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Shop Till You Drop …

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This time of year, certain foods become all the more precious as the days shorten and “back to school” sales start popping up everywhere—an inescapable reminder that the tastiest season is winding down.

I don’t know about you, but I’m already mourning the loss of seasonal fare like soft-shell crabs, black sea bass and Cape May salts; cool cucumber, asparagus or gazpacho soup; peach salsa; and creamy guacamole.

Seafood offerings at Philadelphia Lobster & Fish in WynnewoodThat’s the glass-half-empty approach, though, so I’m trying to change my dismal outlook by stocking up on whatever I can get my hands on. And, of course, that means I’ll be eating twice my weight in preparation of the long, dark, unappetizing winter. (Unlike everybody else, I gain weight in the summer and get back into fighting shape by November.) 

One of my favorite places to go on a foodie shopping spree is Philadelphia Lobster & Fish (333 E. Lancaster Ave., Wynnewood; philadelphialobsterandfish.com, 610-642-1082), tucked into the corner of the Wynnewood Shopping Center where Whole Foods Market is. Not only can you find a great selection of local, farm-raised, diver-caught and other sustainably procured seafood, there’s a tantalizing array of sushi, salsas, soups and prepared entrées, plus an entire farmstand’s worth of impeccable and unbelievably fresh produce, most of which comes from New Jersey.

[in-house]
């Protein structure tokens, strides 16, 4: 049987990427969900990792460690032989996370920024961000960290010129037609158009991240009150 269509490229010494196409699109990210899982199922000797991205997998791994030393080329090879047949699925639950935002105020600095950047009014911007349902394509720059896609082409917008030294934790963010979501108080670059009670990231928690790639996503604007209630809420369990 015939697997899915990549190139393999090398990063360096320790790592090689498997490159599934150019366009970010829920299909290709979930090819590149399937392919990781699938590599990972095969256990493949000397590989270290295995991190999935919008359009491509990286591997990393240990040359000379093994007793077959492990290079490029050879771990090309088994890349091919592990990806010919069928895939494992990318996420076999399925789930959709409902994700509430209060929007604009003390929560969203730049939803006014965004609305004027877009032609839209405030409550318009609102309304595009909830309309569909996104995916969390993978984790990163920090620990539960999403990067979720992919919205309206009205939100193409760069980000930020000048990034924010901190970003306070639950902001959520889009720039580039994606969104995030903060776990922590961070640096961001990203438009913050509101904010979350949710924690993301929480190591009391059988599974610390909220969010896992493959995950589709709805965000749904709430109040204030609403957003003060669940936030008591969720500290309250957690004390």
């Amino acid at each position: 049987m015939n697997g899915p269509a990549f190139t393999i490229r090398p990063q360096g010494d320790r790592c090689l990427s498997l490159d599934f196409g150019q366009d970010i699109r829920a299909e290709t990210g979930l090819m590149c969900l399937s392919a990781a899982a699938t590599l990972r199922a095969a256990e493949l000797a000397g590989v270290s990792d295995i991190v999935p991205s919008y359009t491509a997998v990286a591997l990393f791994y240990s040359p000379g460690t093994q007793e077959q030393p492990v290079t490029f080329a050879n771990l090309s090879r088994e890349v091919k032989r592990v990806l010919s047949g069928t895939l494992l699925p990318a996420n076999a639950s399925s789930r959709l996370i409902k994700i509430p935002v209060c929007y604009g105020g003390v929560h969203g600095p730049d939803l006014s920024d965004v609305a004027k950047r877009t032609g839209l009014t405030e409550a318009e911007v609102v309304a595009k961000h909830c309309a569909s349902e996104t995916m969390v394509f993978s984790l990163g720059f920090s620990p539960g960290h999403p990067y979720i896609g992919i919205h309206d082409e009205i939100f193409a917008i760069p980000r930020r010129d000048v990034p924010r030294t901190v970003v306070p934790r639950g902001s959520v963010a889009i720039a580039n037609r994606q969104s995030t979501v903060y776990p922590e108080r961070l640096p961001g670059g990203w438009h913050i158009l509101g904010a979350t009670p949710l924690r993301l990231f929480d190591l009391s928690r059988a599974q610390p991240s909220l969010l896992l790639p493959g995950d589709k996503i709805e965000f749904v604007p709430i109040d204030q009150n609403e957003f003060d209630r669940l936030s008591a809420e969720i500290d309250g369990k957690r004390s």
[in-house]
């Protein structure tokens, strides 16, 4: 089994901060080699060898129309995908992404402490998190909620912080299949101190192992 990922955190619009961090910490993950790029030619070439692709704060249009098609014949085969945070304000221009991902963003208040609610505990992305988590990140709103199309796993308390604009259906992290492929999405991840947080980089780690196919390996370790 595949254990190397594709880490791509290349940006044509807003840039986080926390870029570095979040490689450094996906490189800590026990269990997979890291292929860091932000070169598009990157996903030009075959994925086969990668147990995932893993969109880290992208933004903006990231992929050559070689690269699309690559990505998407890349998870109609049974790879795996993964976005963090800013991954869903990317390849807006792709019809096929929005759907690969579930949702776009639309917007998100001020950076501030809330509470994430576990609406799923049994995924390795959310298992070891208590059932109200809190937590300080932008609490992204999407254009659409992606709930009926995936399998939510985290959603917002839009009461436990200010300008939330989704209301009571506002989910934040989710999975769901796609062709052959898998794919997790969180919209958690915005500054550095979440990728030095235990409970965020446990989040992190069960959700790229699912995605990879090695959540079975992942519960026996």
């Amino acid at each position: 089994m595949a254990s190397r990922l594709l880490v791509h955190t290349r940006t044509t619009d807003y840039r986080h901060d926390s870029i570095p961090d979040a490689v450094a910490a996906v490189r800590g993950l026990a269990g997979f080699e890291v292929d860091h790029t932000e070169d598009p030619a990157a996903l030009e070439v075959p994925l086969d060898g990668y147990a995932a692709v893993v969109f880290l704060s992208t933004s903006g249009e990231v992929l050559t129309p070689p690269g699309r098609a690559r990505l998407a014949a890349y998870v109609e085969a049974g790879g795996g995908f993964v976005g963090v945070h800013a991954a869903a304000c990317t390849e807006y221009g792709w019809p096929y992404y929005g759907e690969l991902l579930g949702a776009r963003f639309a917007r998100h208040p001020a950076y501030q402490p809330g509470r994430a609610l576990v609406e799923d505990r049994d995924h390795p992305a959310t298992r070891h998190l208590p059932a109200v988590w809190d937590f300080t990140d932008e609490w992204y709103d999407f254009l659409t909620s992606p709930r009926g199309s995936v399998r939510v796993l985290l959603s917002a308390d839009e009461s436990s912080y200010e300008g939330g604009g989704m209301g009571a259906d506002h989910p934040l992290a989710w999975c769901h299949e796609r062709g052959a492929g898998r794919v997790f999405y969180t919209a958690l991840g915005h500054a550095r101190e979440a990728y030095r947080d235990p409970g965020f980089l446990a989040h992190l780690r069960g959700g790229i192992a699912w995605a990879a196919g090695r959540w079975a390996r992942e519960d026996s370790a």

The cases are consistently packed with pristine catches, including thick-cut skate, begging-for-stuffing whole calamari, local swordfish and bluefish, wild King Salmon, sushi-grade fluke, cooked lobster meat, and beautiful hunks of deep-pink, seared tuna filet.

Each day, there are a number of prepared items to choose from, such as flounder Franchaise, grilled teriyaki salmon, crab cakes, salmon burgers, and veggie dishes like steamed asparagus and steamed green beans topped with oyster sauce and almonds. The daily menu tends to be determined on the kitchen’s whim, but, for special orders, the sky’s the limit.
 
The salsa and soup deals are great, too; they’re usually buy one, get the second half-off. Last weekend, I bought the equivalent of a quart’s worth of crab gazpacho for about $8, which wasn’t bad considering my other favorite soup-maker, Food Source, sells the same amount of their garden-variety version for nearly $10.

Another big score is peeled garlic cloves, available in the quarter-pound-size containers for $1.99. And when I went to buy some the other day, one of the owners actually didn’t let me make the purchase because she said she wasn’t happy with the quality. There are also several different kinds of marinades—teriyaki, wasabi-ginger, basil-balsamic and mustard—to take one step out of your cooking chores.

I haven’t tried the sushi, but, from talking to other customers, it seems to be a popular alternative to Genuardi’s or the Ardmore Farmers’ Market at lunchtime.

Ultimately, you have to go see for yourself, as there is such a vast selection of ingredients to spur your culinary creativity (and to spend your money on). In fact, the only thing missing is fresh-baked bread and artisan cheeses. Who knows, maybe when all that beautiful summer fruit disappears, that’s exactly what will be waiting for us.
 

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